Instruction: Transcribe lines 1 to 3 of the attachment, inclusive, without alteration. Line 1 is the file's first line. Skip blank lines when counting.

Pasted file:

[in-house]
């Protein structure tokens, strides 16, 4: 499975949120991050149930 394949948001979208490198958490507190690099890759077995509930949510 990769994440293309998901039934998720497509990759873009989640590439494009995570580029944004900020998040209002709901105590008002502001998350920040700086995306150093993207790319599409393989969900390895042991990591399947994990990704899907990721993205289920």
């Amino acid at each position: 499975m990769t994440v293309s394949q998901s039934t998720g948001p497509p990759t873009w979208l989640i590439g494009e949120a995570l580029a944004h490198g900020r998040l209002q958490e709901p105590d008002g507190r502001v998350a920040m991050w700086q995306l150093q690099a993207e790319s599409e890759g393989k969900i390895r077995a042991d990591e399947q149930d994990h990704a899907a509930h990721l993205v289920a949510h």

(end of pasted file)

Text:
[in-house]
């Protein structure tokens, strides 16, 4: 499975949120991050149930 394949948001979208490198958490507190690099890759077995509930949510 990769994440293309998901039934998720497509990759873009989640590439494009995570580029944004900020998040209002709901105590008002502001998350920040700086995306150093993207790319599409393989969900390895042991990591399947994990990704899907990721993205289920």
């Amino acid at each position: 499975m990769t994440v293309s394949q998901s039934t998720g948001p497509p990759t873009w979208l989640i590439g494009e949120a995570l580029a944004h490198g900020r998040l209002q958490e709901p105590d008002g507190r502001v998350a920040m991050w700086q995306l150093q690099a993207e790319s599409e890759g393989k969900i390895r077995a042991d990591e399947q149930d994990h990704a899907a509930h990721l993205v289920a949510h």